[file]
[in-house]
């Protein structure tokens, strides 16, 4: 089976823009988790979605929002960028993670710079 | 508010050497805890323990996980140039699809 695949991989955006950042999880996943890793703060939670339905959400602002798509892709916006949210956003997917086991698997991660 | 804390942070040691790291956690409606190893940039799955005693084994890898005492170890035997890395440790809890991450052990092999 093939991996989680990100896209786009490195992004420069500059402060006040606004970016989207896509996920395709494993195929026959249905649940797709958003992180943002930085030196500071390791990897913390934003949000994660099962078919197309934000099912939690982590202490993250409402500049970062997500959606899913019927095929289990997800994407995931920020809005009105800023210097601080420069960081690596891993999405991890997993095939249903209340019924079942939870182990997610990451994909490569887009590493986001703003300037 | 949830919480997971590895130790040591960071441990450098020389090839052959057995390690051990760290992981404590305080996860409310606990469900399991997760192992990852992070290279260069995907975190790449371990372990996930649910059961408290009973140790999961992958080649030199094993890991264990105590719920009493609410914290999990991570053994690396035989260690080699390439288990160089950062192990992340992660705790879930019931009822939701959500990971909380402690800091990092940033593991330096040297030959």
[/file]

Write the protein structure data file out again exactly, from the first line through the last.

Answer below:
[in-house]
């Protein structure tokens, strides 16, 4: 089976823009988790979605929002960028993670710079 | 508010050497805890323990996980140039699809 695949991989955006950042999880996943890793703060939670339905959400602002798509892709916006949210956003997917086991698997991660 | 804390942070040691790291956690409606190893940039799955005693084994890898005492170890035997890395440790809890991450052990092999 093939991996989680990100896209786009490195992004420069500059402060006040606004970016989207896509996920395709494993195929026959249905649940797709958003992180943002930085030196500071390791990897913390934003949000994660099962078919197309934000099912939690982590202490993250409402500049970062997500959606899913019927095929289990997800994407995931920020809005009105800023210097601080420069960081690596891993999405991890997993095939249903209340019924079942939870182990997610990451994909490569887009590493986001703003300037 | 949830919480997971590895130790040591960071441990450098020389090839052959057995390690051990760290992981404590305080996860409310606990469900399991997760192992990852992070290279260069995907975190790449371990372990996930649910059961408290009973140790999961992958080649030199094993890991264990105590719920009493609410914290999990991570053994690396035989260690080699390439288990160089950062192990992340992660705790879930019931009822939701959500990971909380402690800091990092940033593991330096040297030959």